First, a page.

Partners Aim to Make Conferencing Cheap and Simple

 
 
By Paula Musich  |  Posted 2007-10-31
 
 
 
A pair of small conferencing and collaboration companies hope to be heard above the din in this crowded space by combining their respective strengths and targeting small and midsize businesses.

On Nov. 5, audio conferencing service pioneer FreeConference will launch its partnership with visual collaboration platform provider Vyew. The two vendors integrated their respective offerings to allow conference participants to share and annotate a range of document types.

Officials of the two companies believe they have created the first free integrated Web conferencing and visual collaboration service. They each offer services that integrate the others technology.

FreeConference for its part is offering the new SharePlus service with desktop sharing based on Vyews visual collaboration platform. It allows conference participants to share documents and applications in real time using a single mouse click.

During a session, Vyew online collaboration subscribers can click on a FreeConference call button to access FreeConference.coms reservationless audio conferencing service.

To set themselves apart from larger conferencing vendors, the pair sought to make the integrated audio conferencing and visual collaboration service "dead simple" to use, said Alex Cory, CEO of FreeConference in Hollywood, Calif.

"You dont have to preload anything, You can do desktop sharing, but the individual with the content controls it. And you can share all kinds of things," he said.

That contrasts with high-end Web conferencing offerings from vendors such as IBM and Microsoft, whose on-premises offerings are more complex.

"There are a ton of bells and whistles in Web conferencing products. It becomes incredibly confusing for users. There is a minority of users who need multimedia presentations," said Cory.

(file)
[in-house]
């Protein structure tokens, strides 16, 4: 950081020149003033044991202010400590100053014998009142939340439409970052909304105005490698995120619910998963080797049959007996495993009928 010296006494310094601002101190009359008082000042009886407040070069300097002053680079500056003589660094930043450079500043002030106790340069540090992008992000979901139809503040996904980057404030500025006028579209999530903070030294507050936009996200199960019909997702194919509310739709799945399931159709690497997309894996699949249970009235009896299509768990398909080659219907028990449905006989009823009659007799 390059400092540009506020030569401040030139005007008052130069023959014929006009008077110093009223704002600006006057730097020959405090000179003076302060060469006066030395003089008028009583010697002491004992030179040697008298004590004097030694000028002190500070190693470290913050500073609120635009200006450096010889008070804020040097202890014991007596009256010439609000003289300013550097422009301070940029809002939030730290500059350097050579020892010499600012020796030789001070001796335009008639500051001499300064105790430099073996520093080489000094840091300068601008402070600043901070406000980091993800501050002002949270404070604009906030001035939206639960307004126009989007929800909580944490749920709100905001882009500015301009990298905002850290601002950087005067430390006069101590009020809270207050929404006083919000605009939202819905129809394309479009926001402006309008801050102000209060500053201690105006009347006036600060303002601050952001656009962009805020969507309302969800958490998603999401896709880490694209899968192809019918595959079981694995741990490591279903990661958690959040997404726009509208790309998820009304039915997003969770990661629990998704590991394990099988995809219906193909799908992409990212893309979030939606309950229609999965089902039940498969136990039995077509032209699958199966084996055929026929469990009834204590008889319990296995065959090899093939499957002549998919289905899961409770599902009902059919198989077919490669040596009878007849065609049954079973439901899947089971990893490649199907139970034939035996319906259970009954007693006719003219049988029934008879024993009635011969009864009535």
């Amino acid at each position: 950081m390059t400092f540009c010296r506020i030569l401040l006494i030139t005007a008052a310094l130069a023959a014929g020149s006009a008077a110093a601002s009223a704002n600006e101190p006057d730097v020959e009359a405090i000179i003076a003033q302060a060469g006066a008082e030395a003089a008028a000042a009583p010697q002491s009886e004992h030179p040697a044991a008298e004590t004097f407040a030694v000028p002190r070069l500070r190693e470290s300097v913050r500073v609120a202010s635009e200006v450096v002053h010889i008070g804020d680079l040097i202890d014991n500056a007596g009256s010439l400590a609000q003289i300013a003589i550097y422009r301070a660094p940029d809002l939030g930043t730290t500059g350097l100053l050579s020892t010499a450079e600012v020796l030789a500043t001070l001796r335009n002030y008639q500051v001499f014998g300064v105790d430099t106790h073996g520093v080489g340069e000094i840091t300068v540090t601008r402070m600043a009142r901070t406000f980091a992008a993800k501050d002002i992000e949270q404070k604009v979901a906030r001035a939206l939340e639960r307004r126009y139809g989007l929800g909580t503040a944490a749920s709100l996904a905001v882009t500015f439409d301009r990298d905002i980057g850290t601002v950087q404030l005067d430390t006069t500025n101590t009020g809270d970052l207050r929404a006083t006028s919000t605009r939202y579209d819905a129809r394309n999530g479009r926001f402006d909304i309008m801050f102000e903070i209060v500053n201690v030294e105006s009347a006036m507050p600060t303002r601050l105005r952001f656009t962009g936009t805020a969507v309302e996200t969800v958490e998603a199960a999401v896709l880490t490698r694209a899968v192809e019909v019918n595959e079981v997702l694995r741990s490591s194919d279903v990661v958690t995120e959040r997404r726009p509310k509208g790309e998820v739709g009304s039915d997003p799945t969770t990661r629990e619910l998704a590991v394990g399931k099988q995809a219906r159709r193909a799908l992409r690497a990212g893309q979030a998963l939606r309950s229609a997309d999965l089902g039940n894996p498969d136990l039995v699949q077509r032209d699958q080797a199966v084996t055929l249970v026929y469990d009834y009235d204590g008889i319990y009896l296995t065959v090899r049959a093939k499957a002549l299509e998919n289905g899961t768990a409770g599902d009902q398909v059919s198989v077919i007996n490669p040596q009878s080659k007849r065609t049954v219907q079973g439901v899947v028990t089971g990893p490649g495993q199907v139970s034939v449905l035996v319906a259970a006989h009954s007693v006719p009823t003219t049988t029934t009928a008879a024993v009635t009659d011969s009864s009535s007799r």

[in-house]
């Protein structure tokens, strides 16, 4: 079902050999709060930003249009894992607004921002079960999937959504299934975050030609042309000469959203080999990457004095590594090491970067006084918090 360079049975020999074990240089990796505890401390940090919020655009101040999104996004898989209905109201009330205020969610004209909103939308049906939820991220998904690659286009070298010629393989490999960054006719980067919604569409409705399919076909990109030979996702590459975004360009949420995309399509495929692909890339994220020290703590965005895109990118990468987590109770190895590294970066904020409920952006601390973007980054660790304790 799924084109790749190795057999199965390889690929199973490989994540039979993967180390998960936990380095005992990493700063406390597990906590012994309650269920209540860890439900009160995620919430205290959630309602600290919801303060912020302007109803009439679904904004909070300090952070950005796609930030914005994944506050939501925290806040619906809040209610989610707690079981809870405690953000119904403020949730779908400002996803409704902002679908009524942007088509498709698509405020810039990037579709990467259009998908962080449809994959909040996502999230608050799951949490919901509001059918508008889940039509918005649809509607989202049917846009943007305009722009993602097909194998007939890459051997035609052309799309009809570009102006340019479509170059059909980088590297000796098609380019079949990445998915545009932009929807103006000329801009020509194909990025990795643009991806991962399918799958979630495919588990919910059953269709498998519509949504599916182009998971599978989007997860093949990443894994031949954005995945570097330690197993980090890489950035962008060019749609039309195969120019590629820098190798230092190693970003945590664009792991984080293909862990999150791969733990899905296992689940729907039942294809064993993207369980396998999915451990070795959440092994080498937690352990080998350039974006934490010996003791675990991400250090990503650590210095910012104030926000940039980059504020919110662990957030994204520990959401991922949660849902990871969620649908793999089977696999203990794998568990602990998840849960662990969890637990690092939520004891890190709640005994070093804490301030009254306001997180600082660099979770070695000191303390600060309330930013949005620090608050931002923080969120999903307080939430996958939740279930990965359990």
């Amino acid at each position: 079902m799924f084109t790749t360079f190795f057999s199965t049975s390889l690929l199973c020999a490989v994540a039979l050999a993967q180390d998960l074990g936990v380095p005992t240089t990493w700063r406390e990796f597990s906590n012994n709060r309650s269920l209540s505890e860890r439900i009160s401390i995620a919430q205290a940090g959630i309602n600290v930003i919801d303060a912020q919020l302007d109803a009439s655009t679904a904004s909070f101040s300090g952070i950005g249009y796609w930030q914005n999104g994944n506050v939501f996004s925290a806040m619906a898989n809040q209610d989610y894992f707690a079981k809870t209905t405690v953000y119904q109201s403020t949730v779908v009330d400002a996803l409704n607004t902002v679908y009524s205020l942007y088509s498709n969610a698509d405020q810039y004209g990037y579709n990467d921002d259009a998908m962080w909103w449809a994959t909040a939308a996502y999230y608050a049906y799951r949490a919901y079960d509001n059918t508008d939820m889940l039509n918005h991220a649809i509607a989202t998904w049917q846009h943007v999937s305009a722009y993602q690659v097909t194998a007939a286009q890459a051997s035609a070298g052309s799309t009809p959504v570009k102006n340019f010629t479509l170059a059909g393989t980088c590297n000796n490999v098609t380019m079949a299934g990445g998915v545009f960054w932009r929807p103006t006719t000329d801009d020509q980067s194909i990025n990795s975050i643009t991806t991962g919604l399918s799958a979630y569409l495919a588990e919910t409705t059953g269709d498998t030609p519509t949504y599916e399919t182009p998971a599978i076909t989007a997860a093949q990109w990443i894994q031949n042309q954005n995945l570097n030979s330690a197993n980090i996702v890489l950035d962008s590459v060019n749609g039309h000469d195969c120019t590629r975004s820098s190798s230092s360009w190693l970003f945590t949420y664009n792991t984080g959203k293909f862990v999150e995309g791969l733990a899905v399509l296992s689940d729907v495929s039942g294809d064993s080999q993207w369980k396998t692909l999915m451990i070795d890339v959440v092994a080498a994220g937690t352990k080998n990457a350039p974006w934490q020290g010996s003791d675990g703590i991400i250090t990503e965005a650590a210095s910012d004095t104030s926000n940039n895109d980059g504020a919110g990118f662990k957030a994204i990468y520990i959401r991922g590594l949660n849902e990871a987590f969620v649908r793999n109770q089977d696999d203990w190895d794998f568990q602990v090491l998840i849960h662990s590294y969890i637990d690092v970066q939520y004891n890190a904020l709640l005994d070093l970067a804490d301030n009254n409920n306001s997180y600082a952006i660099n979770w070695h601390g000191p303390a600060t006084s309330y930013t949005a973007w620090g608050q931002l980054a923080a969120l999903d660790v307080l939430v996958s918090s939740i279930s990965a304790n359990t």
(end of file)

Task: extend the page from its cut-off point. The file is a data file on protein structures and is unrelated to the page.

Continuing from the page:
Click here to read more about IBMs Web conferencing services play.

And while those vendors are now targeting SMBs, their offerings are too costly, according to Robert Mahowald, program director for collaborative computing at IDC in Framingham, Mass.

"Companies like Vyew, FreeConference and other small players that offer ease of use and rather limited functionality stand a better chance of cleaning up in those [SMB] markets, especially because they are offering services rather than products," he said.

Compared to closer, service-based competitors such as Citrixs GoToMeeting, the integrated services from Vyew and FreeConference dont limit the number of users who can access the desktop sharing program, Cory added. "GoToMeeting has a per-seat limit. With us the number of people on the desktop sharing program is the same number that are on the audio call," he said.

Vyew allows subscribers to share and annotate a range of files, including PowerPoint, Word, Excel, JPEG, MP3 and others, as well as share screen captures and whiteboards.

It is unique in allowing users to collaborate both synchronously as well as asynchronously, according to Vyew CEO Henry Hon, in Berkeley, Calif. "Synchronous is real time like Webex and GoToMeeting, and asynchronous is like a wiki. People can come in at any time to do their work and browse.

"Users can put up coursework, students can come in any time to do work and later sync up," said Hon. "Everything is in a persistent state. Everything you put in this environment—its all there if you leave and come back. Once it is marked up, it can stay there."

The integrated services are available now from both Vyew and FreeConference.

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